Students in Max Rayne and Ifor Evans go on rent strike in response to appalling living conditions
The halls are infested by mice and cockroaches
Students in Max Rayne House and Ifor Evans hall are going on rent strike to campaign for better living conditions.
The students are withholding their rent for the third term after their complaints about living conditions were ignored by UCL management.
Max Rayne and Ifor Evans are the most affordable UCL halls, with rent starting at £97.79 a week for a twin room.
This is the third time in three years that UCL students have gone on rent strike.
Students complaints about the buildings have centred around flooding, rodent infestations and freezing temperatures.
One resident, Ruby Harrop, a first year Arts and Science student, told The Tab London that the snow during the last couple of months made it difficult to live in Max Rayne.
"Personally, the biggest problem for me was the cold in the winter. During the cold snap in March, many radiators didn’t work properly, some rooms had windows which didn’t close and thus rooms were freezing," she said.
"Yet when many students complained, we were sent an email suggesting we buy ourselves portable heaters."
Although those conditions might put house guests off, a few pests were keen to make themselves comfortable."My flat has also had mice and cockroach infestations periodically throughout the year which have taken weeks to be dealt with," says Ruby. "It has been incredibly frustrating to have to struggle through these unaddressed issues when I need to be studying."
Ruby went on to explain that she felt that UCL's managements negligence and lack of responsibility about the poor living conditions in Max Rayne "shows a clear disregard for students from lower-income backgrounds."
Another resident of Max Rayne, Callum Limbrick, a first year Astrophysics student, told the Tab London: "We do understand that [Max Rayne] is the cheapest halls at UCL so we can't exactly expect luxury."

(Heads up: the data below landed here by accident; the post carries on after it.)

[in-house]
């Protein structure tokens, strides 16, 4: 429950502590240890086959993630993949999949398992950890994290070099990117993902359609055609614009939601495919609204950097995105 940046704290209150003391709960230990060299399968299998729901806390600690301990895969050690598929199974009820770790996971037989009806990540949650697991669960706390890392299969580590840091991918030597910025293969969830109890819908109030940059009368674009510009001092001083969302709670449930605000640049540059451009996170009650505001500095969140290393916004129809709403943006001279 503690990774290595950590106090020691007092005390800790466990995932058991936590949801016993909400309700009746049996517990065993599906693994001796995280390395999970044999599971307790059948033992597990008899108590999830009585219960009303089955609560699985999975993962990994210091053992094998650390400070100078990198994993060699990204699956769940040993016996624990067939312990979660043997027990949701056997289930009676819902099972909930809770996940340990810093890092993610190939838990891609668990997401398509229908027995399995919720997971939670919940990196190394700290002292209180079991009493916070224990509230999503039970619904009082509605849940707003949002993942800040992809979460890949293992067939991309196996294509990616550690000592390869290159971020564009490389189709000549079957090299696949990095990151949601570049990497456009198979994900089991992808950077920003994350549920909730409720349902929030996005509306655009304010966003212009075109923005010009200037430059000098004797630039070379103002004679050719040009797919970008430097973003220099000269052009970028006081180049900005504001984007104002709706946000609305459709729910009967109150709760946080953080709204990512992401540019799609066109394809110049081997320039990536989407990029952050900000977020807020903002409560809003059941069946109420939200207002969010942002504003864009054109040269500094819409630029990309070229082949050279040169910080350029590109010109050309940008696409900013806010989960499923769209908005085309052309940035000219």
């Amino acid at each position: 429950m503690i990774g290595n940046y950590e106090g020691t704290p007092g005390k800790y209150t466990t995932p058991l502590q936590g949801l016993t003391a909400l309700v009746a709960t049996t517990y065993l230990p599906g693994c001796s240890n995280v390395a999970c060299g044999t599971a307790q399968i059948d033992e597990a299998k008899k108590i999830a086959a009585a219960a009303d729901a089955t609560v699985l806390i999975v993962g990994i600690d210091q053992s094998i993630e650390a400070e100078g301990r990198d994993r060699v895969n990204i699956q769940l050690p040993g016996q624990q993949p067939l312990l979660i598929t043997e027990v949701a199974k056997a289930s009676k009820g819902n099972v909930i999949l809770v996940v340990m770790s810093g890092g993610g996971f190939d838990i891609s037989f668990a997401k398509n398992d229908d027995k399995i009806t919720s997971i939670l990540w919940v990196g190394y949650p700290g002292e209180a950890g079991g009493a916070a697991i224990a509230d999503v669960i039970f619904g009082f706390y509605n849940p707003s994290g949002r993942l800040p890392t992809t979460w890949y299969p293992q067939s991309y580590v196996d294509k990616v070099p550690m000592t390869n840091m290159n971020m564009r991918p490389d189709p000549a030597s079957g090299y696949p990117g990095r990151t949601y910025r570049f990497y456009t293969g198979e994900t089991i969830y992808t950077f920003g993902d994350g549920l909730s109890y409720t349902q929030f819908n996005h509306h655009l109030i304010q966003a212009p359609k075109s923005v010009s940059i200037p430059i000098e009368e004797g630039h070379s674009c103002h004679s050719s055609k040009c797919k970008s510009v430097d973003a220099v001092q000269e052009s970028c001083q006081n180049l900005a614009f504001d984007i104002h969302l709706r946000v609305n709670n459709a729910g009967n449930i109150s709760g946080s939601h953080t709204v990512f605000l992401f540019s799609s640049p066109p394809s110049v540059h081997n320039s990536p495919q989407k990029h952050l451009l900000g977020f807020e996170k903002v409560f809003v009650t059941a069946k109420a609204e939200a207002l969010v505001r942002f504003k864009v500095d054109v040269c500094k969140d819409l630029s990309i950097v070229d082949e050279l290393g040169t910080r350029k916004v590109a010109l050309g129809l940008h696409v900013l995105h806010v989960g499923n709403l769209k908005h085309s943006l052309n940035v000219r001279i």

But he added this does not excuse the "lack of interest from management in fixing the issues." He feels that management has not engaged with the issues "even when …people's rooms have been simply uninhabitable."
The 50 students going on Rent Strike are demanding six weeks rent as compensation for managements negligence and for management to fix the systematic problems that plague the halls.
Students are also demanding that if UCL ever demolishes Max Rayne and Ifor Evans that UCL guarantees that they will still provide affordable housing.
Ruby explained that for her "The rent strike isn’t just about getting compensation for specific poor living conditions."
She wants the strike to change how university management operates and to make it clear that students won't tolerate these conditions any more: "We want to tackle the systemic neglect by university management and send a message to UCL that we demand decent, affordable accommodation."
Ruby worries that in the near future "UCL are likely to demolish Max Rayne and Ifor Evans … in favour of building more expensive, profitable accommodation." She says "We need guarantee that they will be providing alternative affordable housing."
Ruby feels that the guaranteed provision of affordable housing is crucial issue because UCL is "increasing the number of student places whilst the number of rooms in affordable accommodation remains the same." She added that "sadly this means that it is often no longer feasible for working class students to live in London."
"I’m fighting for university to remain available for all students, no matter where they come from."
When asked about the rent strike a UCL spokesperson told the Tab London: "UCL Cut the Rent campaign contacted UCL on Monday seeking a meeting which has been arranged for next week. "
The spokesperson explained that UCL had "no prior knowledge of the complaints [Cut the rent] are raising but we welcome the opportunity to discuss them as we are committed to providing our students with affordable accommodation of a good standard."
In a second updated comment a spokesmen for UCL confirmed that "all issues reported by students living at Max Rayne and Ifor Evans Halls via the official UCL students complaints procedure have been dealt with appropriately and there are no outstanding formal complaints."
They went on to state that UCL does "not have any record of a student formally declaring to us that they are on 'rent strike' due to an outstanding complaint."
In the past UCL Rent strike has been very successful at getting the university to concede to their demands.
Last summer after five months of strikes UCL Rent Strike won £1.5 million in compensation form UCL.